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Wednesday, June 6, 2012

My All-Time Favorite Lasagna

I often stroll by the grocer’s freezer case and wonder: “Can any factory-made Lasagna be even half as good as mine?” Sometimes, I actually pause, eyeing the packages and thinking of the foil bake-from-frozen cartons behind the brightly colored wrappers. And then I give the freezer case a pass, thinking “Uh-uh.”
There’s a place for false modesty, but this ain’t it. My Lasagna is the best I’ve ever tasted, outside Italy. It’s true that I use canned tomatoes, and canned tomato paste. It’s true that I use dried herbs instead of lovingly growing them in my patio garden. It’s true that I don’t use freshly made Lasagna noodles. I am an everyday cook! I’m not Martha Stewart (and that, Dollinks, is a good thing).
But it’s also true that I use three distinctly different types of cheese instead of one of those packages containing a grated blend. That, and the slow-simmered meat sauce in this recipe add to its superlative blend of flavors. I drink red wine when I make this. And sometimes throw some in, though not today. I play a little Verdi. And cry, as one does with Italian operas. 

Cook at work: Sip as the pot simmers!
I must caution you that this recipe is not a penny pincher. It’s moderately expensive. It takes four hours - maybe five. But my, oh, my, is it good! I made it this week in honor of my former editor’s birthday. Save this recipe for when you have the time, money, and inclination to make it, Dollinks.  I guarantee you won’t regret it! 
The measurements below are approximate. The mathematicians among you will note that one pound does not equal 500 grams; the quantity should be 454 grams. A pound works well, but countries that use metric tend to sell prepackaged noodles, cheeses, and meats in 500-gram lots, so thats the equivalent Ive used. Feel free to be a little loosey-goosey with this recipe. 
I promise that everything will work just fine whether you use a pound, 500 grams, or the somewhat smaller 454 grams, but whichever measurement you use, stick with it throughout this recipe. I generally make what “feels right,” and that usually results in a huge batch. You be the judge: The photo of the finished product shows how much I made with the ingredient amounts stated below. 
My All-Time Favorite Lasagna:
To Prepare the Meat Sauce:
2 tsp. canola oil
1 c. chopped onions
4 garlic cloves, chopped fine
1 lb. (500 g) lean ground beef
28 oz. (796 mL) can diced tomatoes with juice
Two 5.5-oz. (156 mL) cans tomato paste
1 tsp. salt
1-½ tsp. oregano
1-½ tsp. basil
¼ tsp. coarsely ground pepper
1 tsp. onion salt
Heat oil in large, heavy saucepan on medium-low. Add onions and garlic, frying until tender and onions are translucent. Add ground beef, cooking until no pink remains. Transfer to bowl and set aside. In the same unwashed saucepan, begin simmering tomatoes, tomato paste, salt, oregano, basil, pepper, and onion salt. Return meat mixture to pot. Cover and simmer on low heat for 2-½ hr., stirring every 10 min. or so. And now you have a real Italian meat sauce! I usually make it one day ahead, allowing the flavors to deepen and blend.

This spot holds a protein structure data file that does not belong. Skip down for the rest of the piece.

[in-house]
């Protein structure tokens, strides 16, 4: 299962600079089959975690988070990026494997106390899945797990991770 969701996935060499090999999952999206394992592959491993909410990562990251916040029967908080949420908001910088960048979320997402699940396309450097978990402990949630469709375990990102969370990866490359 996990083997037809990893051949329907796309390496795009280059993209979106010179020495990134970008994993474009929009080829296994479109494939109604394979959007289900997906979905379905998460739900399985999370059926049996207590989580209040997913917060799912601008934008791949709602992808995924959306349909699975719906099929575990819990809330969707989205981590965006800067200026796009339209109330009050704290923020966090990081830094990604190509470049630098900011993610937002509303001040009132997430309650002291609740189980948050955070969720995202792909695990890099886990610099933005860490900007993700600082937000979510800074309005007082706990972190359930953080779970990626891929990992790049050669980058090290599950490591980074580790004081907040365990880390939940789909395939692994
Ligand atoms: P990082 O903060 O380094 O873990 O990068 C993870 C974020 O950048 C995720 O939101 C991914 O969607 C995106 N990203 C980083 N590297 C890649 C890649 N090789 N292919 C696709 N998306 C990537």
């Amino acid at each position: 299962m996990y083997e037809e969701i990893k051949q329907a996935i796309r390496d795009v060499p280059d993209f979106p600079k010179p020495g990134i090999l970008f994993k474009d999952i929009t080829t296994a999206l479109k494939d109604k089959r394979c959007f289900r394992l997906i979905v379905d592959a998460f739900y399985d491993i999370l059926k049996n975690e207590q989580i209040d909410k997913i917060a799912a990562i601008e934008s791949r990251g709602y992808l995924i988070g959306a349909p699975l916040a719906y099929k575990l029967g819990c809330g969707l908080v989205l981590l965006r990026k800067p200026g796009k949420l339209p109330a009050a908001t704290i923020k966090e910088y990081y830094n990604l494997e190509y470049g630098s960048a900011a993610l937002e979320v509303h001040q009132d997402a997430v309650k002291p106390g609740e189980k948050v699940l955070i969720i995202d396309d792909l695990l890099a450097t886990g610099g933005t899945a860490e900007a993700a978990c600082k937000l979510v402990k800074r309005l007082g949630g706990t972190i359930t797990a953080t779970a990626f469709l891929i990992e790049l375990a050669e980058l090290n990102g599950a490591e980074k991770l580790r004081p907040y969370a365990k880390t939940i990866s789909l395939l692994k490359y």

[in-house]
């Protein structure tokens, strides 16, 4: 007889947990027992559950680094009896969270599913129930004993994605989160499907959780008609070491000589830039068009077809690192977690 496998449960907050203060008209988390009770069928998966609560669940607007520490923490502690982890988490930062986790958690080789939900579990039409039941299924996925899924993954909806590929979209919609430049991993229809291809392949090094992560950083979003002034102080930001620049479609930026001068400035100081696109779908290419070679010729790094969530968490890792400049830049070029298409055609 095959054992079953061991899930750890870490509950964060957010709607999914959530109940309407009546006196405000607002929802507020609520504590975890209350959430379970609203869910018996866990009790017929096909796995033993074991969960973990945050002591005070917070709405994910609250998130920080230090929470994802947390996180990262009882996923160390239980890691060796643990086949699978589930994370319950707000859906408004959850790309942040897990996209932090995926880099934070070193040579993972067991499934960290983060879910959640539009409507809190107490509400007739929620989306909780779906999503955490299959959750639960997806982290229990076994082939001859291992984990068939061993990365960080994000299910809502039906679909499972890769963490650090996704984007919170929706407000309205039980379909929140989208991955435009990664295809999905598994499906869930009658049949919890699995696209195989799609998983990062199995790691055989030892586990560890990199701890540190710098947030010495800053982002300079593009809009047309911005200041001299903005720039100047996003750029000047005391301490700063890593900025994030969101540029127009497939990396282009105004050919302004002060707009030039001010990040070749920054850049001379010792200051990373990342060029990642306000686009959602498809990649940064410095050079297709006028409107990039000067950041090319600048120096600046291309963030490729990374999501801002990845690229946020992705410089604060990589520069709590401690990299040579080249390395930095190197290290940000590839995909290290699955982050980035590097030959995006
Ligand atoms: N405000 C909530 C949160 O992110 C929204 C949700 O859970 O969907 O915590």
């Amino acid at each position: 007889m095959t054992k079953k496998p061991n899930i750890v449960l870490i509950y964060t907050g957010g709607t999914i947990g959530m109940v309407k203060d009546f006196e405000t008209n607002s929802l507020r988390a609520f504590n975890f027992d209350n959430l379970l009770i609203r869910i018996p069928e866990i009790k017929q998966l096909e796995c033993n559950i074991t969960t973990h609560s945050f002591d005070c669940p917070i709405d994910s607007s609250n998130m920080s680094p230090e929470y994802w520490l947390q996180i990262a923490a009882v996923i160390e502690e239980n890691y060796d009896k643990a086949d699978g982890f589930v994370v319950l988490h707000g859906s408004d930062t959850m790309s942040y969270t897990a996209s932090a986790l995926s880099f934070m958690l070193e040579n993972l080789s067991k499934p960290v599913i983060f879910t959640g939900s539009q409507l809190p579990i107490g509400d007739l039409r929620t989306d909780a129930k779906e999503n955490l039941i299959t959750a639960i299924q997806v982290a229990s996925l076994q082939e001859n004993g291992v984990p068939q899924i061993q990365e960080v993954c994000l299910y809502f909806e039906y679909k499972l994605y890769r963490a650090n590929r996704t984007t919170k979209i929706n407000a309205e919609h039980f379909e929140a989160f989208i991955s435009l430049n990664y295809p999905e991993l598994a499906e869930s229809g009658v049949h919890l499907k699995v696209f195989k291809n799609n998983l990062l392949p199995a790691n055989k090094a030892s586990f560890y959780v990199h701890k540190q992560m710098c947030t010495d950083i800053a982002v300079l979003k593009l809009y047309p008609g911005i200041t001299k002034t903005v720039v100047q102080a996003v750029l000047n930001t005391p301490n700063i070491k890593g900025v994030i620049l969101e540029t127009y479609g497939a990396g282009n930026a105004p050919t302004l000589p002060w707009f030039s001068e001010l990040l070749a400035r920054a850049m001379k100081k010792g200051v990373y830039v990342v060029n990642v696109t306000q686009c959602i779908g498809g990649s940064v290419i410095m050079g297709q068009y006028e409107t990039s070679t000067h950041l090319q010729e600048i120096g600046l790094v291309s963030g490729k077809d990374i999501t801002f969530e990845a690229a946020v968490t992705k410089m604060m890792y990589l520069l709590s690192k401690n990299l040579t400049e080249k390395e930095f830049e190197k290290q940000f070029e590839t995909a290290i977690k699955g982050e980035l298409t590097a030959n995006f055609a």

This starts with onions - as everything good usually does!

Transfer cooked meat, onions, and garlic to bowl

Begin simmering tomatoes, tomato paste, salt, and herbs

Return meat mixture to pot

Simmer 2-1/2 hr., stirring every 10 min.
To Prepare the Noodles:
One 1 lb. (500 g) pkg. lasagna noodles 
Boiling, salted water, as required
Noodles, schnoodles! Cook them as the package directs. Don’t worry if a few break … use them, anyway. You will have a few extra, “just in case.” Rinse noodles with cold water to prevent them from sticking together as they cool, making their handling easier. 
Selecting the Cheeses:
Two - 1 lb. (500 g) packages ricotta cheese or dry curd cottage cheese
1 lb. (500 g) sliced Swiss cheese (see Note)
¾ c. grated Parmesan cheese (see Further Note
Note: I use packaged Swiss sandwich slices!
Further Note: For the very best flavor, grate it fresh.


Shave or grate the Parmesan, putting some on the Lasagna ...

And serving some at the table

Here's the Swiss cheese I used - everyday sandwich slices!

Dry curd cottage cheese is cheaper and goes further than the
equivalent weight of ricotta: It is delicious in this dish!
To Layer the Noodles and Cheeses:
Preheat oven to 350 deg. F. Place one-third sauce in greased 4 qt. (4 L) baking dish. Cover with half noodles, placing them criss-cross. Top with half ricotta or cottage cheese, half Swiss cheese, and one-third Parmesan, being sure to take the fillings right to the edge of the casserole. Repeat, ending with sauce and topping with Parmesan. Bake, uncovered, 40 min., on the middle rack of your oven. This recipe serves 10-to-12. 


Boil and rinse Lasagna noodles in small quantities

In goes another batch! These require only 4 min. in boiling
water, with the rest of the cooking done in the oven

Spread ⅓ meat sauce into greased casserole

Top with criss-crossed Lasagna noodles

Add dry curd cottage cheese

Layer with slices of Swiss cheese and Parmesan

Repeat layering: Meat sauce ...

Noodles, cheeses ...

Ready for the table!
Tomorrow, Im going to talk about the start to any great Italian meal: Antipasti! Im also going to talk about setting the mood and setting the table. Ciao, Dollinks!

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